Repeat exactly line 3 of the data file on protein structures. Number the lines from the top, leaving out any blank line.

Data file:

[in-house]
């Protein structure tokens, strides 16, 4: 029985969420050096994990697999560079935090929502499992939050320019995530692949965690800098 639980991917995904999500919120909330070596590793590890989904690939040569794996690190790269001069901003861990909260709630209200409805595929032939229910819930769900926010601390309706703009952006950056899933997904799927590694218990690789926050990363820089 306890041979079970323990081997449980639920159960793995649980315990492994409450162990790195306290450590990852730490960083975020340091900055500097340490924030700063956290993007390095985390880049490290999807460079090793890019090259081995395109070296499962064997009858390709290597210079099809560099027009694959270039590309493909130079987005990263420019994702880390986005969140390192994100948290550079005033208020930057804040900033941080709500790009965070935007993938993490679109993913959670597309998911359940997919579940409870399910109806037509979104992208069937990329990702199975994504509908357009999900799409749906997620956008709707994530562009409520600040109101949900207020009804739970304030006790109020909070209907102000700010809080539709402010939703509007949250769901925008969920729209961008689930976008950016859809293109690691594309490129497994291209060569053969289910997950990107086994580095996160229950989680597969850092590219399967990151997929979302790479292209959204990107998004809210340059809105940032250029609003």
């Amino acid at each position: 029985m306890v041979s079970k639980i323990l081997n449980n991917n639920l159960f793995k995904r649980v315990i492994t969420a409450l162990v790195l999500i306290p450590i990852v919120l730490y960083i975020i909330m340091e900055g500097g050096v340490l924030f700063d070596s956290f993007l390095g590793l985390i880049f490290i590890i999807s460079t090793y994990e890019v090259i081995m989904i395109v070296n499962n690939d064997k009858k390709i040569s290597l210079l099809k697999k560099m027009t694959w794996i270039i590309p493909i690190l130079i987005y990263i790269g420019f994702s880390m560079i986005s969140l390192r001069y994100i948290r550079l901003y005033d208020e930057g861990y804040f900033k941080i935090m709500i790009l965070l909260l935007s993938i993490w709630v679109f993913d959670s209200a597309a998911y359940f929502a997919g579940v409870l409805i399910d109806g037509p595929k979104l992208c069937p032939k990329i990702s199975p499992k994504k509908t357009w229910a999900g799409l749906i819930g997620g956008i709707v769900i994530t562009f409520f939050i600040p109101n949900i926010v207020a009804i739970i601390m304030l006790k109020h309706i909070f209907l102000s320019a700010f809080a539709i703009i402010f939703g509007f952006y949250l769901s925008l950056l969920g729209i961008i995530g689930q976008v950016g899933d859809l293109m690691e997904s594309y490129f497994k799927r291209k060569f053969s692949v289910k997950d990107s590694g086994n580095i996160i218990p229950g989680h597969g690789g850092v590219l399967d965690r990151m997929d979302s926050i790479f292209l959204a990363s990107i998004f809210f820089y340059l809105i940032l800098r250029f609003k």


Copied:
């Amino acid at each position: 029985m306890v041979s079970k639980i323990l081997n449980n991917n639920l159960f793995k995904r649980v315990i492994t969420a409450l162990v790195l999500i306290p450590i990852v919120l730490y960083i975020i909330m340091e900055g500097g050096v340490l924030f700063d070596s956290f993007l390095g590793l985390i880049f490290i590890i999807s460079t090793y994990e890019v090259i081995m989904i395109v070296n499962n690939d064997k009858k390709i040569s290597l210079l099809k697999k560099m027009t694959w794996i270039i590309p493909i690190l130079i987005y990263i790269g420019f994702s880390m560079i986005s969140l390192r001069y994100i948290r550079l901003y005033d208020e930057g861990y804040f900033k941080i935090m709500i790009l965070l909260l935007s993938i993490w709630v679109f993913d959670s209200a597309a998911y359940f929502a997919g579940v409870l409805i399910d109806g037509p595929k979104l992208c069937p032939k990329i990702s199975p499992k994504k509908t357009w229910a999900g799409l749906i819930g997620g956008i709707v769900i994530t562009f409520f939050i600040p109101n949900i926010v207020a009804i739970i601390m304030l006790k109020h309706i909070f209907l102000s320019a700010f809080a539709i703009i402010f939703g509007f952006y949250l769901s925008l950056l969920g729209i961008i995530g689930q976008v950016g899933d859809l293109m690691e997904s594309y490129f497994k799927r291209k060569f053969s692949v289910k997950d990107s590694g086994n580095i996160i218990p229950g989680h597969g690789g850092v590219l399967d965690r990151m997929d979302s926050i790479f292209l959204a990363s990107i998004f809210f820089y340059l809105i940032l800098r250029f609003k």